Understanding Self! (Esteem)

Few of us feel BAD about oneself time to time... feelings of low self-esteem may be triggered by being treated poorly by someone else, or by a person’s own judgments of him or herself. This is normal. However, low self-esteem is a constant companion for too many people, especially those who experience depression, anxiety, phobias, psychosis, delusional thinking, or who have a chronic illness or a disability. If you are one of these people, you may go through life feeling bad about yourself needlessly. Low self-esteem keeps you from enjoying the quality of life, doing the things you want to do, and working toward personal goals. You have a right to feel good about yourself. However, it can be very difficult to feel good about yourself when you are under the stress of having symptoms that are hard to manage, when you are dealing with a disability, when you are having a difficult time, or when others are treating you badly. At these times, it is easy to be drawn into a downward spiral of lower and lower self-esteem. For instance, you may begin feeling bad about yourself when someone insults you, you are under a lot of pressure at work, or you are having a difficult time getting along with someone in your family. Then you begin to give yourself negative self-talk, like "I'm no good." That may make you feel so bad about yourself that you do something to hurt yourself or someone else, such as getting drunk or yelling at your children. By using the folowing ideas and activities, you can avoid doing things that make you feel even worse and do those things that will make you feel better about yourself.

Why do some people have low self-esteem? Self-esteem encompasses beliefs (for example, "I am competent/incompetent") and emotions (for example, triumph/despair, pride/shame). Behavior may reflect self-esteem (for example, assertiveness/timorousness, confidence/caution). Psychologists usually regard self-esteem as an enduring personality characteristic (trait self-esteem), though normal, short-term variations (state self-esteem) occur. Self-esteem can apply specifically to a particular dimension (for example, "I believe I am a good writer, and feel proud of that in particular") or have global extent (for example, "I believe I am a good person, and feel proud of myself in general"). Self-esteem is distinct from self-confidence and self-efficacy, which involve beliefs about ability and future performance. It is very common to receive lots of negative messages as a child. It is fairly common for parents to tell active children "You are doing it the wrong way. Look at the mess you've made! Can't you can do anything right etc!" And those messages end up being stored (along with other childhood memories) in the back of your mind, a bit like a tape recording. In addition to these verbal messages, if you were made to feel worthless or unwanted though abuse or neglect, those experiences can also have a lasting impact. Our early years are our most impressionable. Even when our adult lives provide good reasons to feel positive about ourselves the earlier messages tend to outweigh the recent. So in adult life, when you go out to meet friends, or attend a job interview, or enrol in further study, the old thoughts and feelings come back. The messages become activated. Something tells you that you're not as good as other people, that you will fail, that you will look stupid, that you don't deserve what others have. Whatever the original cause of your low self-esteem, it is kept low today by your present day belief system. Your own current self-talk keeps the early programming alive.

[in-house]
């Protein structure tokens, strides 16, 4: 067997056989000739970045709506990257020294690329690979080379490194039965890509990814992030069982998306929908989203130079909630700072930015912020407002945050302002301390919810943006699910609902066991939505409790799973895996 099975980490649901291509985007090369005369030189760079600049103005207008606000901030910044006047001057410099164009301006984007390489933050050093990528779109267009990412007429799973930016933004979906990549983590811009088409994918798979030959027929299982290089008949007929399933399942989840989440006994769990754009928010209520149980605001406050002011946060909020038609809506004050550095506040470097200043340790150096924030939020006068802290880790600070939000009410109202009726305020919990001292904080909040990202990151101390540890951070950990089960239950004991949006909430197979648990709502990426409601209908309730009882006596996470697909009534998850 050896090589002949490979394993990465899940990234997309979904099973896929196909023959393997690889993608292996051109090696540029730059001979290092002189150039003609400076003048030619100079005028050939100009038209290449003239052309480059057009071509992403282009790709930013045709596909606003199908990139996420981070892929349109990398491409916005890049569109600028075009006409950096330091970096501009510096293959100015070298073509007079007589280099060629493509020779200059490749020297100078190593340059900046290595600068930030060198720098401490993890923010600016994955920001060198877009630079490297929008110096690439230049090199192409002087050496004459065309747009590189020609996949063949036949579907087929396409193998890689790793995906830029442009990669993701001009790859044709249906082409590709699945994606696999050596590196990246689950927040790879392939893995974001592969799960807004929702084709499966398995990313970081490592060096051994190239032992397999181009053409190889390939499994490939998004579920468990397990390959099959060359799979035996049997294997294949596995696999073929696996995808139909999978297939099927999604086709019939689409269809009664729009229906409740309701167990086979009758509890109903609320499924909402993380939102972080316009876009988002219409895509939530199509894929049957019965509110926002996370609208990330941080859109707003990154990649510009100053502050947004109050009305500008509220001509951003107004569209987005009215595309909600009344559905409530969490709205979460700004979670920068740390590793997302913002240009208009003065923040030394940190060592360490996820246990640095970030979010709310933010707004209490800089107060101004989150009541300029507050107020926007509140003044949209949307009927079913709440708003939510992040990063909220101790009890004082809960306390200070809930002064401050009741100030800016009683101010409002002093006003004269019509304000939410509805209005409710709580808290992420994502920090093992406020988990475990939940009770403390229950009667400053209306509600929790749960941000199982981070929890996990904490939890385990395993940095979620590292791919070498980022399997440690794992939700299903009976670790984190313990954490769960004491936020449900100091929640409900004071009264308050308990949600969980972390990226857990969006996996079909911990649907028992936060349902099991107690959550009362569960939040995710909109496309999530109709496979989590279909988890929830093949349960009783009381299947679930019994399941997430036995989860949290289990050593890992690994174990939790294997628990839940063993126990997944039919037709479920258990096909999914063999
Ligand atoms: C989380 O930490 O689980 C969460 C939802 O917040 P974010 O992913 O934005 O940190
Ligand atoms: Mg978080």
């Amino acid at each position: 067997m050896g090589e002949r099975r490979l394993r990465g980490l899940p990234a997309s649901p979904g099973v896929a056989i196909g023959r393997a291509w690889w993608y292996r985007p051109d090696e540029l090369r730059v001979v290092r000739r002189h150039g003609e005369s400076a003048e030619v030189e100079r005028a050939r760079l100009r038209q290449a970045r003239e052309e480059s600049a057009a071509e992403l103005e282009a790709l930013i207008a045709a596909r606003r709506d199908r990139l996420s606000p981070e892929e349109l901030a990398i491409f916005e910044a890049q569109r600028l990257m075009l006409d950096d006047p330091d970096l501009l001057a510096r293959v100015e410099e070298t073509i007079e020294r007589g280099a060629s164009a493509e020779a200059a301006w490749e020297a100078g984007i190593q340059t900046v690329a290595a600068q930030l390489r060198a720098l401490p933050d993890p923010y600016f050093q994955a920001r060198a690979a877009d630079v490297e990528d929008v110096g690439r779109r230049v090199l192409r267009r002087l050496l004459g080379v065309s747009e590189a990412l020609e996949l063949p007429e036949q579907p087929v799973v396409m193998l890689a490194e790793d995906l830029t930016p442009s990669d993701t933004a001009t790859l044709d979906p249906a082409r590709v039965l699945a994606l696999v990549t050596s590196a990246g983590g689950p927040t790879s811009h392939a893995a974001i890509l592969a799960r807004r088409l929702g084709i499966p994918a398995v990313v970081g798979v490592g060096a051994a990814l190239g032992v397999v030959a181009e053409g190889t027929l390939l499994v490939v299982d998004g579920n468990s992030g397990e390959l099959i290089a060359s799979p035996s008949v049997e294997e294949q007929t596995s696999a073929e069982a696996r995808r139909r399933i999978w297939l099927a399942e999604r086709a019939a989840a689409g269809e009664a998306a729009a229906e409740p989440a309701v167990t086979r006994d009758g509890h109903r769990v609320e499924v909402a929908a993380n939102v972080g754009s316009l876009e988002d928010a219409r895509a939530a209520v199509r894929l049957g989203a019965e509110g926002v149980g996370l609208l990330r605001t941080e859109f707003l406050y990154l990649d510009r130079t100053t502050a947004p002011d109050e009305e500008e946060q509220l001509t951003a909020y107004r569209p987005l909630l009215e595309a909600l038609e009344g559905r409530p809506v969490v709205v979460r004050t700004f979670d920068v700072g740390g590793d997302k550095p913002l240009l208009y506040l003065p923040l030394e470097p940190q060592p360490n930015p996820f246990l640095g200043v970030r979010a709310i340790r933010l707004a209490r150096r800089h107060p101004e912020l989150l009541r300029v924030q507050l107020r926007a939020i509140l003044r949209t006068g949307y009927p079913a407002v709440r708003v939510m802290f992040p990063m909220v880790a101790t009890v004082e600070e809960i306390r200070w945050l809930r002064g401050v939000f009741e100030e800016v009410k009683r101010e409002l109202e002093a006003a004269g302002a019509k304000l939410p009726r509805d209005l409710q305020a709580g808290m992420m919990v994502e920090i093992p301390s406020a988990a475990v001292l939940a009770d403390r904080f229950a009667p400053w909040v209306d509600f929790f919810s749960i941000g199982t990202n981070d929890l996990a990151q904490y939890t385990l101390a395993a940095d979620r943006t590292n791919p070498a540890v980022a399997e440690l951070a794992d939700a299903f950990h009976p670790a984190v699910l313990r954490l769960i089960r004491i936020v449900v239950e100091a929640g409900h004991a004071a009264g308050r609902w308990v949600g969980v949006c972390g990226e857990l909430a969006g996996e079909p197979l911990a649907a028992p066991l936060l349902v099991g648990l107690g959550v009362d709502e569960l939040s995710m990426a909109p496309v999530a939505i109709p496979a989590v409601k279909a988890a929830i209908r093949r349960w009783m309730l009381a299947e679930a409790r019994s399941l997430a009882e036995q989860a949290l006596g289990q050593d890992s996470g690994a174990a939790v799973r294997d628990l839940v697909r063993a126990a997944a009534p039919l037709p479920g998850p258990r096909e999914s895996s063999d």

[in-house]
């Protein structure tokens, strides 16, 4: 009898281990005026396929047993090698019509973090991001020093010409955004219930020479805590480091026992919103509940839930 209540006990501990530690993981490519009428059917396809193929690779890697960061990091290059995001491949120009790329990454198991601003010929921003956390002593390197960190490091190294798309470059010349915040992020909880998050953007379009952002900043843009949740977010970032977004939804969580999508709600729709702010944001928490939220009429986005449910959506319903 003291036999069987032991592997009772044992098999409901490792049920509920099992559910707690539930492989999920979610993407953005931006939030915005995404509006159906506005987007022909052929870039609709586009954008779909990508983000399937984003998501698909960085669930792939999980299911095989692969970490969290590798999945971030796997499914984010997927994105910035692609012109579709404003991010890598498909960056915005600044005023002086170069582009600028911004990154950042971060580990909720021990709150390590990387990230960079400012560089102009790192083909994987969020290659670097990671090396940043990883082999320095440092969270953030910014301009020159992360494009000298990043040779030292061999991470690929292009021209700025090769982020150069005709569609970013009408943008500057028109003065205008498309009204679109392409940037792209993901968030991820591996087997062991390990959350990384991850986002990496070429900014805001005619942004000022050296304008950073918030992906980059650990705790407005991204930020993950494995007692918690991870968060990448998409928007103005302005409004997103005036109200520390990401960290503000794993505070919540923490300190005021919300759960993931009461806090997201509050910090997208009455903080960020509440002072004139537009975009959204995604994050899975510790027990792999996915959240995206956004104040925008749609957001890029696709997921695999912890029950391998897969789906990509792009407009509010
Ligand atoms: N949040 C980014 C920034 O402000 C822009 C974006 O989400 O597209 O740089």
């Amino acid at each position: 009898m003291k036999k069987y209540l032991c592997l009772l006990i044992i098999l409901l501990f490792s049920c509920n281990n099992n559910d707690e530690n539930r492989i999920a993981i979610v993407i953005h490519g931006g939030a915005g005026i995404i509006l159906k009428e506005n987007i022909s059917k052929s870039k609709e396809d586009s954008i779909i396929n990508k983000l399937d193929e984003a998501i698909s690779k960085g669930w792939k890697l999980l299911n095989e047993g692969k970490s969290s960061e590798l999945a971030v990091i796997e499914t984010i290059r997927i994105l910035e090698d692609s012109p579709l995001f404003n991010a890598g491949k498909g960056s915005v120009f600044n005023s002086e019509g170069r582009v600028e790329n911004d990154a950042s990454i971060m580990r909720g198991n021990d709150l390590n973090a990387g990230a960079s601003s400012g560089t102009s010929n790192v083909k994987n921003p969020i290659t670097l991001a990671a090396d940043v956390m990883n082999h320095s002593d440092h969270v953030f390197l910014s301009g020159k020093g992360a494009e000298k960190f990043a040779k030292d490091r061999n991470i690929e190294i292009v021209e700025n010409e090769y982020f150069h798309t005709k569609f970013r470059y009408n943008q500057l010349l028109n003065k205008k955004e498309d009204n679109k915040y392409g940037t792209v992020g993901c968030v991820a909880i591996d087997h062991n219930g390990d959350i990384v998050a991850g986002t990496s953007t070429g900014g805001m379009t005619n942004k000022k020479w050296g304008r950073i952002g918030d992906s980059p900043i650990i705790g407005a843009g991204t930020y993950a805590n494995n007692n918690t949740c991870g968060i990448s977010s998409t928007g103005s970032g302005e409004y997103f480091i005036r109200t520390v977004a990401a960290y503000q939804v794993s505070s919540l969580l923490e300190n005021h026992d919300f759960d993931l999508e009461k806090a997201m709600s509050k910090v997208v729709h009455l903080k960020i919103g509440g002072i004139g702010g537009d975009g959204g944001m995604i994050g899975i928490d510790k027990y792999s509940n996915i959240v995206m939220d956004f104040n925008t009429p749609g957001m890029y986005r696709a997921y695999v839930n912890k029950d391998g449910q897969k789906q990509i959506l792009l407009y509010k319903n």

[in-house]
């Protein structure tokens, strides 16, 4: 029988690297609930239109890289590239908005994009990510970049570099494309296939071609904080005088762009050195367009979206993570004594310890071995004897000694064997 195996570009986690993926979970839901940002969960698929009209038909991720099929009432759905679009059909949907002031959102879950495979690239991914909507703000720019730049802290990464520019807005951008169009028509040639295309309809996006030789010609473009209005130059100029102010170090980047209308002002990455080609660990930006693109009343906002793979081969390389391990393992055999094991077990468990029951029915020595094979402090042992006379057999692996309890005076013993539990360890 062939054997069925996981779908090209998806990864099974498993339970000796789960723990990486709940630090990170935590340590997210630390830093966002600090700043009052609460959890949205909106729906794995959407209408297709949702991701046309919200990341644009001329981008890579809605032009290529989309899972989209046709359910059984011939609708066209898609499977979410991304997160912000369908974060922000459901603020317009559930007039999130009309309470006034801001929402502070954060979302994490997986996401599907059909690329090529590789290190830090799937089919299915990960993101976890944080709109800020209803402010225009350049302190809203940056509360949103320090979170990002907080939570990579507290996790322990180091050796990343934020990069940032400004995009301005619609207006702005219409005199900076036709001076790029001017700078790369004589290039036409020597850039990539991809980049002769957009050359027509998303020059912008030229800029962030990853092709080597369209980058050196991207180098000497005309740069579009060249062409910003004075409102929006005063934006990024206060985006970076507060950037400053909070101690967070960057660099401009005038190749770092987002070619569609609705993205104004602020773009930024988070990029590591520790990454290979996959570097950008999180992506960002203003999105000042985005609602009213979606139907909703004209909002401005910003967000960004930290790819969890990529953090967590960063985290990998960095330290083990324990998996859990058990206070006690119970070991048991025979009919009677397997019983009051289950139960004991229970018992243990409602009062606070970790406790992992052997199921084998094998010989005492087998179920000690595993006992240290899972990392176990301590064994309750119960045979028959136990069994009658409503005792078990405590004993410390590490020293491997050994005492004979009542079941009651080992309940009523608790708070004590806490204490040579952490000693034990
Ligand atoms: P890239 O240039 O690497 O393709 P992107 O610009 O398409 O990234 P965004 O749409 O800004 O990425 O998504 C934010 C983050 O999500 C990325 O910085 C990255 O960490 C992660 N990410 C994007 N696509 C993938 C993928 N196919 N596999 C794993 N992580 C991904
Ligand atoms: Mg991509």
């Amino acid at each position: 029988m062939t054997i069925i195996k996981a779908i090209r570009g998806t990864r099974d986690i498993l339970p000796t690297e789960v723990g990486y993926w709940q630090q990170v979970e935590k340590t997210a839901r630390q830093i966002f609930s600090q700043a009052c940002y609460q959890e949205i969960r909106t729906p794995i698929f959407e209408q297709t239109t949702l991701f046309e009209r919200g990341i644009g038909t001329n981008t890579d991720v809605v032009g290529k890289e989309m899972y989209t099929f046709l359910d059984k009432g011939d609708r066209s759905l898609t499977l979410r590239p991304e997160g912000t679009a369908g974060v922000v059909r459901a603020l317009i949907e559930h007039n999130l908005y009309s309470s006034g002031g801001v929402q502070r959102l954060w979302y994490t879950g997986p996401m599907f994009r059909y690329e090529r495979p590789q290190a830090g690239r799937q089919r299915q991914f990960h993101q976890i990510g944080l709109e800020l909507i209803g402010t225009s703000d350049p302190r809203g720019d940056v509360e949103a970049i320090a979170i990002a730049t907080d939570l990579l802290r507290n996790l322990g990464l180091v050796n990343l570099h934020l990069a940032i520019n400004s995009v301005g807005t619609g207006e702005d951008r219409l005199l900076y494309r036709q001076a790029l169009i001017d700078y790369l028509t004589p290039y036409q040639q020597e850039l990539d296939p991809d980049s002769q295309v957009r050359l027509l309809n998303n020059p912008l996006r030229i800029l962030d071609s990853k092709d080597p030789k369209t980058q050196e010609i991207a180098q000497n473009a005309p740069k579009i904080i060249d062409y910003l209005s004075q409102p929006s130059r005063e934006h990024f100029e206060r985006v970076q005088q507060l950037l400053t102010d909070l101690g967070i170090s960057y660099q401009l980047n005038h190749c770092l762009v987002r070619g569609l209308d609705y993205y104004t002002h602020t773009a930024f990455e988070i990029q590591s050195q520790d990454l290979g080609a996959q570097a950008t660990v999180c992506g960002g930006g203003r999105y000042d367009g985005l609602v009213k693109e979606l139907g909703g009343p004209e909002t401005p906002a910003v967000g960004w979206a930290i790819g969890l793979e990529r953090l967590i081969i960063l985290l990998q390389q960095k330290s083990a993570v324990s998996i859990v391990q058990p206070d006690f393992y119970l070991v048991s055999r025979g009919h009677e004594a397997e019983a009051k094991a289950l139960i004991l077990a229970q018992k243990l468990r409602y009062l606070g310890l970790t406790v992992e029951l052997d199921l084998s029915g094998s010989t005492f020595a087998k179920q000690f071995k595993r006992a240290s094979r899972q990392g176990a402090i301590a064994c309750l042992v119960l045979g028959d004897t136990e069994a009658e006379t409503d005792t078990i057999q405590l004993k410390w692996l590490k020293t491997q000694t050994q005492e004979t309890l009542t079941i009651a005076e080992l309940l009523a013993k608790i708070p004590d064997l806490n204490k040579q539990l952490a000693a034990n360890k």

How can I improve self esteem? There are many high achieving people suffering low self-esteem. The answer is not simply more achievement. The key to changing low self-esteem is to tackle the negative self-talk causing it. However, if you try to move from believing you are worthless to thinking you are wonderful it won't work. You don't (yet) believe you are wonderful so it feels meaningless to pretend so. Start small with believable changes that you know to be true. For example, you might think you are an unworthy or bad person. But you can also admit Adolf Hitler was worse. So, assuming you haven't committed mass murder lately, you can genuinely accept you aren't the worst person ever, even if it sometimes feels like you are. So the realisation that "There are far worse people than me" becomes your own personal affirmation. An affirmation is a statement of truth that you are on your way to believing. Start your day telling yourself this (or something similar). Write it down on some little yellow sticky notes and place them in on your fridge, mirror, or your desk and recite your affirmation often each day. Gradually you are on your way to believing it. It won't happen overnight but it will happen!! It's a great start if you can lift your self-esteem off the floor, just a little bit! This may not seem very uplifting to some people. But if you have spent your life thinking you are worthless it makes a huge difference to modify that belief, just a little bit. It is like a single candle being introduced to a dark room. The initial impact of the first candle is more profound than fifty more candles. Eventually you can move onto increasingly positive affirmations.